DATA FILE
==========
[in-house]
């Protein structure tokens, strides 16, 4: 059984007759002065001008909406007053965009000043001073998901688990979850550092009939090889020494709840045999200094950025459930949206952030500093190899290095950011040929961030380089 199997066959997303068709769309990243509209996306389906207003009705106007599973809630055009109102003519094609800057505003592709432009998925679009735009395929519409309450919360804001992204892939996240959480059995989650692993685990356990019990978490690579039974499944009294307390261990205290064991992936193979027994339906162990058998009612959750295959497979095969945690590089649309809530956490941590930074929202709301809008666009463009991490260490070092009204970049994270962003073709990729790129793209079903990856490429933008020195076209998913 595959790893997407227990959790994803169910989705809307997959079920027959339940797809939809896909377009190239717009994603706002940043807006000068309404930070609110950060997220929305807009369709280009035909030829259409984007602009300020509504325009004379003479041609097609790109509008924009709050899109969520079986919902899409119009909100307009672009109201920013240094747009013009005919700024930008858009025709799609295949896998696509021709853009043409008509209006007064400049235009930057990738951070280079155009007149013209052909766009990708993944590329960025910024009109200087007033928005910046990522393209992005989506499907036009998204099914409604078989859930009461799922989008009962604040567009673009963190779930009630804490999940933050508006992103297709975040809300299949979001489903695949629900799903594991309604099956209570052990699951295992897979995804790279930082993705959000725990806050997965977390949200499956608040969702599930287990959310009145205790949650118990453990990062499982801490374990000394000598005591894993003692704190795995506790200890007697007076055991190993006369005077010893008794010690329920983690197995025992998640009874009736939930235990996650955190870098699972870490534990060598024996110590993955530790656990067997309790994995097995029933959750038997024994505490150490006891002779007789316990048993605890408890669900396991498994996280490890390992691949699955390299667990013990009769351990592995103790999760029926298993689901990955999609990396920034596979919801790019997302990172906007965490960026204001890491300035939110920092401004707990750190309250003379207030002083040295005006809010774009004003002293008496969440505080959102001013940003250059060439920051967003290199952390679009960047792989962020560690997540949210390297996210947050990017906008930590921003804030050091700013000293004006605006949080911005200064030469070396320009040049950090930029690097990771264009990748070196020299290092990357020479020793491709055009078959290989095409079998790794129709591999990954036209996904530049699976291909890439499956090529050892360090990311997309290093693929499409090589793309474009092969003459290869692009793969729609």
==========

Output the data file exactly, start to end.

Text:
[in-house]
């Protein structure tokens, strides 16, 4: 059984007759002065001008909406007053965009000043001073998901688990979850550092009939090889020494709840045999200094950025459930949206952030500093190899290095950011040929961030380089 199997066959997303068709769309990243509209996306389906207003009705106007599973809630055009109102003519094609800057505003592709432009998925679009735009395929519409309450919360804001992204892939996240959480059995989650692993685990356990019990978490690579039974499944009294307390261990205290064991992936193979027994339906162990058998009612959750295959497979095969945690590089649309809530956490941590930074929202709301809008666009463009991490260490070092009204970049994270962003073709990729790129793209079903990856490429933008020195076209998913 595959790893997407227990959790994803169910989705809307997959079920027959339940797809939809896909377009190239717009994603706002940043807006000068309404930070609110950060997220929305807009369709280009035909030829259409984007602009300020509504325009004379003479041609097609790109509008924009709050899109969520079986919902899409119009909100307009672009109201920013240094747009013009005919700024930008858009025709799609295949896998696509021709853009043409008509209006007064400049235009930057990738951070280079155009007149013209052909766009990708993944590329960025910024009109200087007033928005910046990522393209992005989506499907036009998204099914409604078989859930009461799922989008009962604040567009673009963190779930009630804490999940933050508006992103297709975040809300299949979001489903695949629900799903594991309604099956209570052990699951295992897979995804790279930082993705959000725990806050997965977390949200499956608040969702599930287990959310009145205790949650118990453990990062499982801490374990000394000598005591894993003692704190795995506790200890007697007076055991190993006369005077010893008794010690329920983690197995025992998640009874009736939930235990996650955190870098699972870490534990060598024996110590993955530790656990067997309790994995097995029933959750038997024994505490150490006891002779007789316990048993605890408890669900396991498994996280490890390992691949699955390299667990013990009769351990592995103790999760029926298993689901990955999609990396920034596979919801790019997302990172906007965490960026204001890491300035939110920092401004707990750190309250003379207030002083040295005006809010774009004003002293008496969440505080959102001013940003250059060439920051967003290199952390679009960047792989962020560690997540949210390297996210947050990017906008930590921003804030050091700013000293004006605006949080911005200064030469070396320009040049950090930029690097990771264009990748070196020299290092990357020479020793491709055009078959290989095409079998790794129709591999990954036209996904530049699976291909890439499956090529050892360090990311997309290093693929499409090589793309474009092969003459290869692009793969729609």